Enzyme - Inositol-phosphate phosphatase

Alternative Name(s)
  • Myo-inositol monophosphatase.
  • Inositol phosphatase.
  • Myo-inositol-1(or 4)-monophosphatase.
  • Myo-inositol 1-phosphatase.
  • Myo-inositol-1(or 4)-phosphate phosphohydrolase.
  • Myo-inositol-1-phosphatase.
  • Inositol monophosphate phosphatase.
  • Inositol-1(or 4)-monophosphatase.
  • L-myo-inositol-1-phosphate phosphatase.
  • Inositol 1-phosphatase.

Catalytic Activity

myo-inositol phosphate + H2O = myo-inositol + phosphate


There are no Cofactors for this Enzyme

Reaction Mechanism

    Mammalian brain inositol monophosphatase (IMPase) provides inositol for the biosynthesis of the key secondary messenger precursor, phosphatidylinositol 4,5-bisphosphate. Phosphatidylinositol 4,5-bisphosphate is hydrolysed by phosphatidylinositidase C in response to receptor occupation to give diacylglycerol (DAG) and inositol 1,4,5-trisphosphate (Ins 1,4,5-P3), both of which mediate signal transduction through specific interactions with their own targets. DAG activates protein kinase C which modulates the activity of many enzymes through phosphorylation, while Ins 1,4,5-P3 causes the release of calcium ions from an intracellular store. Brain cells vary in their ability to take up inositol and a series of phosphatases exist to sequentially hydrolyse Ins 1,4,5-P3 and other inositol polyphosphates via the bisphosphates to give inositol 1- and 4-monophosphates, substrates for IMPase. The effect of blocking IMPase with inhibitor Li+ cations is depletion of free inositol in brain cells and, thus, several groups have suggested that IMPase might be the target for the lithium ions in manic depression therapy.

    Two Mg(II) ions bind to the enzyme. A water bound to Mg(II), aided by the phosphoryl group of the reactant forms an attacking nucleophilic hydroxide ion to cleave the phosphate-inositolate bond. Subsequent proton transfer steps occur to eliminate the products, myo-inositol and an inorganic phosphate enabling the active site to be ready for another round of catalysis. It has been observed Lithium is a powerful inhibitor of the enzyme due to binding to where one of the magnesium ions usually is found, preventing the phosphate group from leaving.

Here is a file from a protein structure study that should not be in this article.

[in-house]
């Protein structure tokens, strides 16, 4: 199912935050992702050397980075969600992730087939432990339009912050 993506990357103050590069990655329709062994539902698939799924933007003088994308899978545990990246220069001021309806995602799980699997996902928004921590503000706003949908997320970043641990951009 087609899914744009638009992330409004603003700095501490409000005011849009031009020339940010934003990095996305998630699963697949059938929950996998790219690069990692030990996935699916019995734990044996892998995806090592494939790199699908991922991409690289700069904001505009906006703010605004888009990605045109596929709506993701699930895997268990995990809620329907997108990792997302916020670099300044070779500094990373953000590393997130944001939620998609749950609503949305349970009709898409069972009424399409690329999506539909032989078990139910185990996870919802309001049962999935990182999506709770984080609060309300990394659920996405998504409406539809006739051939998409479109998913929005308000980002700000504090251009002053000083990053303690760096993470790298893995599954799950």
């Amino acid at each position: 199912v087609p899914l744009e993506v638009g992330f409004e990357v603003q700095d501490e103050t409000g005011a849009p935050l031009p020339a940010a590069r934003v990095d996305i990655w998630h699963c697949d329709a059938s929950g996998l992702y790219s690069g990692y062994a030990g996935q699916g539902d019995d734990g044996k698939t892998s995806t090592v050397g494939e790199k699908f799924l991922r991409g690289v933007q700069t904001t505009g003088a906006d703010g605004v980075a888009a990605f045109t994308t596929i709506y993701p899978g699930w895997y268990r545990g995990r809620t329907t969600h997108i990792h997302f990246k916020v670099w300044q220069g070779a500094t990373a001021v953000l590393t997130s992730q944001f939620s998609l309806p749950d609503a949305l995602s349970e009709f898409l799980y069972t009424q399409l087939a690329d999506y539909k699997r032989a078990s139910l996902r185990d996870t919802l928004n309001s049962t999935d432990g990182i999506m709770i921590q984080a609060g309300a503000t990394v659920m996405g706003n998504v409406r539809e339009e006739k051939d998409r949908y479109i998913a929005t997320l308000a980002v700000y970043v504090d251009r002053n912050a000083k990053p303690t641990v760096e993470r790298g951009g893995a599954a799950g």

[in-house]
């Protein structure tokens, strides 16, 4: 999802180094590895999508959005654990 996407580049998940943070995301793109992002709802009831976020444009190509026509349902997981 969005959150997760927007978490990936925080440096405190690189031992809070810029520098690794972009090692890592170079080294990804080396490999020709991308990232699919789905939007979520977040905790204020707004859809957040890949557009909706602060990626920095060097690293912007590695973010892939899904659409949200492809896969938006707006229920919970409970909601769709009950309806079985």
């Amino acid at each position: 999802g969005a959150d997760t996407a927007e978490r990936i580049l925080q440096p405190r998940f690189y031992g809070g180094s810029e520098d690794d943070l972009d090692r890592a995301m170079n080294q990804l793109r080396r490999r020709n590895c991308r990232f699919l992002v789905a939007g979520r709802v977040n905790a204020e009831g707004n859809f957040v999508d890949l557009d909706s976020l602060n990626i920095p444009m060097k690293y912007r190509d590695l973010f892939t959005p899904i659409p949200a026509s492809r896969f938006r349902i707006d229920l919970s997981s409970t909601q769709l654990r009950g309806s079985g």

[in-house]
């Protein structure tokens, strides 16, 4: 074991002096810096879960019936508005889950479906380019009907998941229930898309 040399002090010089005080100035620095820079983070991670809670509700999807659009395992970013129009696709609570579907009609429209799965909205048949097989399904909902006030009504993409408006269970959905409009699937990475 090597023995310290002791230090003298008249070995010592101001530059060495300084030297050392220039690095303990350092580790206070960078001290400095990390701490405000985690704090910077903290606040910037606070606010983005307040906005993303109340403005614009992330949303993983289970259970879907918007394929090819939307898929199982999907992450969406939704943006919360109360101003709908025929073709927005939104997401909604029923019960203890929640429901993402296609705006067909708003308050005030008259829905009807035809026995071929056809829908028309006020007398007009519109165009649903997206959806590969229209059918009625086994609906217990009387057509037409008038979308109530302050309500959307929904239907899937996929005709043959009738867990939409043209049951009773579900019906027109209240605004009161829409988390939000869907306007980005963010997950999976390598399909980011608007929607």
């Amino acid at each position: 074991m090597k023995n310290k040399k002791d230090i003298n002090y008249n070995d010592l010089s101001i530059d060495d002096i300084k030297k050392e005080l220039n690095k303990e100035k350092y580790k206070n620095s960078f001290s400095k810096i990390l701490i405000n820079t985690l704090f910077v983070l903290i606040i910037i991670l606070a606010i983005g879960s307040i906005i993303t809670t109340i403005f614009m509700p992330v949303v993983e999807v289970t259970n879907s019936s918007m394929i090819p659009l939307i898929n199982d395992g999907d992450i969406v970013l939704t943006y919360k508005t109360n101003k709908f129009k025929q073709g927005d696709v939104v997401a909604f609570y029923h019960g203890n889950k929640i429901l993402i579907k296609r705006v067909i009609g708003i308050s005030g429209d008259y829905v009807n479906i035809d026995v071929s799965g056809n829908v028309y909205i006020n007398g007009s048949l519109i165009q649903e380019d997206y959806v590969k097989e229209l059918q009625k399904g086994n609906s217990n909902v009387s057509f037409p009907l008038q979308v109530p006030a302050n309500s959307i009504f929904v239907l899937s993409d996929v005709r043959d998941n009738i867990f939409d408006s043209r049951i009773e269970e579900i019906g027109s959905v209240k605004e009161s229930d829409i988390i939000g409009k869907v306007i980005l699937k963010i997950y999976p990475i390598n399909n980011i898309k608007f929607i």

Catalytic Residues
    AA Uniprot Uniprot Resid PDB PDB Resid
    Ile P29218 92 1ima 92
    Asp P29218 90 1ima 90
    Asp P29218 220 1ima 220
    Asp P29218 93 1ima 93
    Glu P29218 70 1ima 70
    Thr P29218 95 1ima 95
    Step Components

    overall reactant used, proton transfer, overall product formed, intermediate formation, bimolecular nucleophilic substitution, intermediate terminated, native state of enzyme regenerated, proton relay, dephosphorylation, intermediate collapse

    Step 1.

    The phosphoryl oxygen on the myo-inositol phosphate is protonated by a water molecule. This activates the water to then nucleophilically attack the phosphorous atom causing the phosphate bond to break. It is thought that proton transfer and the Sn2 reaction occur simultaneously.

    Step 2.

    A phosphoryl hydroxide ion donates a proton to Glu70. The magnesium ion stabilises the oxyanion negative charge.

    Step 3.

    Glu70 rotates and protonates the oxyanion intermediate via a water molecule to form the final product, myo-inositol. The water molecule maintains its coordination with a magnesium ion.


    The products of the reaction.

Reaction Parameters

There are no kinetic parameters information for this Enzyme

Associated Proteins

Protein name Organism
Inositol monophosphatase 2 Human
Inositol-1-monophosphatase SuhB Mycobacterium tuberculosis (strain ATCC 25618 / H37Rv)
Phosphatidylinositide phosphatase SAC2 Human
Putative inositol monophosphatase 3 Fruit fly
Inositol monophosphatase Common ice plant